Anyway, I am sure that the majority of people is aware of all the terrible conditions of black people in slavery. However, not many people realize how much they suffered after the abolition. I think that the text makes you realize that their situation, in some respects, did not improve. From my point of view, it even worsened. Actually, black people faced segregation and humiliation. Obviously, they have encountered those phenomena before. Nevertheless, earlier they hadn't been aware of their rights. Many were born into slavery and did not know anything about the other world and the opportunities it could bring.

Consequently, when they were finally freed, they entered a completely different reality. The new world seemed so close, at hand, but it was not accessible for them.

Besides, I was really surprised with the great range of non-violent methods which black people came up with. Sit-ins, bus boycotts and other actions proved how well they were organised. Not only could they act together, but also prepare everyone for any possible action. The whole movement did a wonderful job in convincing people of their rights and possible success.

What I found a bit paradoxical was the fact that the movement was, if not initiated, at least supported by the church, which a century before, was one of the best tools in maintaining slavery and convincing people of its fairness.

Another thing that was surprising for me was King's rejection to unite SCLC with CORE. In my opinion, such a decision revealed his lack of tolerance and open-mindedness.

The next fragment, which concerned the Cold War was interesting, too. It was strange to read about the event form the perspective of an American author. What I'm not used to, Poland was not mentioned in connection with it, although it played a great role in it.

Besides, I was really surprised with the passage about supporting communism in the States. I always considered the US to be homogenous in its attitude towards regimes. I almost cannot believe that, among the influential, there were people who sympathized with Russia.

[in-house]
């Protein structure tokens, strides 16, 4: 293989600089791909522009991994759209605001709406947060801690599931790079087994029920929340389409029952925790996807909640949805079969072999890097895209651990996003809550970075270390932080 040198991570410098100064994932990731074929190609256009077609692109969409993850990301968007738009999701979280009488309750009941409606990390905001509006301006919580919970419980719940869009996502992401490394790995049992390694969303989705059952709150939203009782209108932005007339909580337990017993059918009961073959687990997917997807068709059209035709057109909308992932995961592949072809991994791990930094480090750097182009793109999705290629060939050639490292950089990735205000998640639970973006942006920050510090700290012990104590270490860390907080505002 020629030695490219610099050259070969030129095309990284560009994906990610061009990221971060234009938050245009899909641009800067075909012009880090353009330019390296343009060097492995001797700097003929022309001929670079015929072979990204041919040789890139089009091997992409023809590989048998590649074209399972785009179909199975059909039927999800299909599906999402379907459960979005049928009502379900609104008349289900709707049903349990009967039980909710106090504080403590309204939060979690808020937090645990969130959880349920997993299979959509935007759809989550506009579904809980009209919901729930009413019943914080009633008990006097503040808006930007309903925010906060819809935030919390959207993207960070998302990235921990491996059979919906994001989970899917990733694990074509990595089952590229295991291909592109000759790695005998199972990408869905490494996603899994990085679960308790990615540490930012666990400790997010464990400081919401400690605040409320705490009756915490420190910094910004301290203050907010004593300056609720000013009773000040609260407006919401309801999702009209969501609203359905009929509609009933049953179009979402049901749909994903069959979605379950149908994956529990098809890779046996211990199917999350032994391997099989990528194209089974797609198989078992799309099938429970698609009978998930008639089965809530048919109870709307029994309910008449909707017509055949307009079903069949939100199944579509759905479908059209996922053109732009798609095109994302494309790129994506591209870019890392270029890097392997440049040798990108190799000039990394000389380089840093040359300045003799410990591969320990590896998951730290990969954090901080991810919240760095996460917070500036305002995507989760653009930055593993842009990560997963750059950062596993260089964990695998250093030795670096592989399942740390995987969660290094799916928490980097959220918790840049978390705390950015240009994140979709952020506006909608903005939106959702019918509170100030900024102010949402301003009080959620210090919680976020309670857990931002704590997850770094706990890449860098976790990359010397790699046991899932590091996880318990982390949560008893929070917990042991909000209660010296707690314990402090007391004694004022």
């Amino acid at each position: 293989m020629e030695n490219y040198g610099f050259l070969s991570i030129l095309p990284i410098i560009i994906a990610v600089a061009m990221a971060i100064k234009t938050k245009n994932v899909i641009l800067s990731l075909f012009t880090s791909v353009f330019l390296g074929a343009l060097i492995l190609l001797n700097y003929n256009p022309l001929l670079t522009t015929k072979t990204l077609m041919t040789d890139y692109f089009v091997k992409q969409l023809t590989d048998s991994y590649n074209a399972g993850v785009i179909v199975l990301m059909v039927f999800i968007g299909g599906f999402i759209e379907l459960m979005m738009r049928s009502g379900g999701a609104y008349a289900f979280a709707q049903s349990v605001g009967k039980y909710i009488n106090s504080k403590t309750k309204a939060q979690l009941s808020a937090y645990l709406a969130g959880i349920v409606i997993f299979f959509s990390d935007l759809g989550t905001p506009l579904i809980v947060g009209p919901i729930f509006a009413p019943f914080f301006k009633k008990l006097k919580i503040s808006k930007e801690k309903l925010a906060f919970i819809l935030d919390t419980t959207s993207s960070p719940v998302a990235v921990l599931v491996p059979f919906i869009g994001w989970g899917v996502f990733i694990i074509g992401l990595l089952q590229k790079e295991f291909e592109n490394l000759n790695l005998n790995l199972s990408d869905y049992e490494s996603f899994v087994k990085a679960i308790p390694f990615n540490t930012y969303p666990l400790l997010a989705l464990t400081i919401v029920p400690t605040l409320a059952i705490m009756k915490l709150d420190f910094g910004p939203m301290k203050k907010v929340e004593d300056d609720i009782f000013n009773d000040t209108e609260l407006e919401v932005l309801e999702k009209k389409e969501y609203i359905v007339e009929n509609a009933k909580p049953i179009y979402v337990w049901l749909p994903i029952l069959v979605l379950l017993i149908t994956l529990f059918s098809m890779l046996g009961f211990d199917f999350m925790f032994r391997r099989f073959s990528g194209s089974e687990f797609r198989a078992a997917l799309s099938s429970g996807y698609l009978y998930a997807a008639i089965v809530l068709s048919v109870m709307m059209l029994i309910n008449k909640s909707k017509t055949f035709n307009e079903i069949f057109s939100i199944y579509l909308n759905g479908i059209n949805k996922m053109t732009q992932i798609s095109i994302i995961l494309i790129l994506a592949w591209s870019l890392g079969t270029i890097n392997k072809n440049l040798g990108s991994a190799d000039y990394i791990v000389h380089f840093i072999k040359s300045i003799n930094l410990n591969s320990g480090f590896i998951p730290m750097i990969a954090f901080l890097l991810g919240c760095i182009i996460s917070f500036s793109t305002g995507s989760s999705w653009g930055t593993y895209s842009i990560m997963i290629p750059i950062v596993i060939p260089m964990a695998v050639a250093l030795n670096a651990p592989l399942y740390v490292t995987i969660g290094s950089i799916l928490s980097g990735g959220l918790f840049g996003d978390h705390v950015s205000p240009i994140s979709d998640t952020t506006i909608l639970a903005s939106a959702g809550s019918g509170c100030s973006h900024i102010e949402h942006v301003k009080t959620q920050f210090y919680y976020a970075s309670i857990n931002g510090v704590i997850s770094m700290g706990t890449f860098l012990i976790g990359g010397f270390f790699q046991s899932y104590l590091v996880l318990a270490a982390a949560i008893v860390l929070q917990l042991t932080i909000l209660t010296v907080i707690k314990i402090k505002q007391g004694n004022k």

Moreover, in that piece of reading you can find the origins of terrorism targeted at the States. Having been involved in so many conficts and having used them for its own interest, it is no surprise that the US made so many enemies almost on all continents.

I'm sorry but, again, I've forgotten to include the website address, which is associated with my response and which I found very informative:

http://www.watson.org/~lisa/blackhistory/contents.html

Owing to it, you can learn about various legal claims made by black people. Besides, you can also get some info about a wide range of acions in the 50s,e.g. about the events in Montgomery.

 

Jennifer Peterson

http://www.law.umkc.edu/faculty/projects/ftrials/rosenb/ROSENB.HTM  is a website about the Rosenberg trial. What haunts me is that from what I know about what happened there are some holes to the story and they may have not been guilty. I just wonder if the threat of communism sent the government on a witch hunt.
http://www.yale.edu/lawweb/avalon/trudoc.htm  This is the speech that Truman gave before congress about the threat of communism and what should be done to stop it from growing.

Once again I have some problems with this book. I wish that I could respond to the section on the civil was, but alas it was not to be. And it may be for the best. Now I have all new things to complain about. I just want to get one thing clear. I am not a passifist but I am not violent. Given the choice I would opt for peace. But if I felt that I had to I myself would go to war. I just wanted to make that clear for future reference.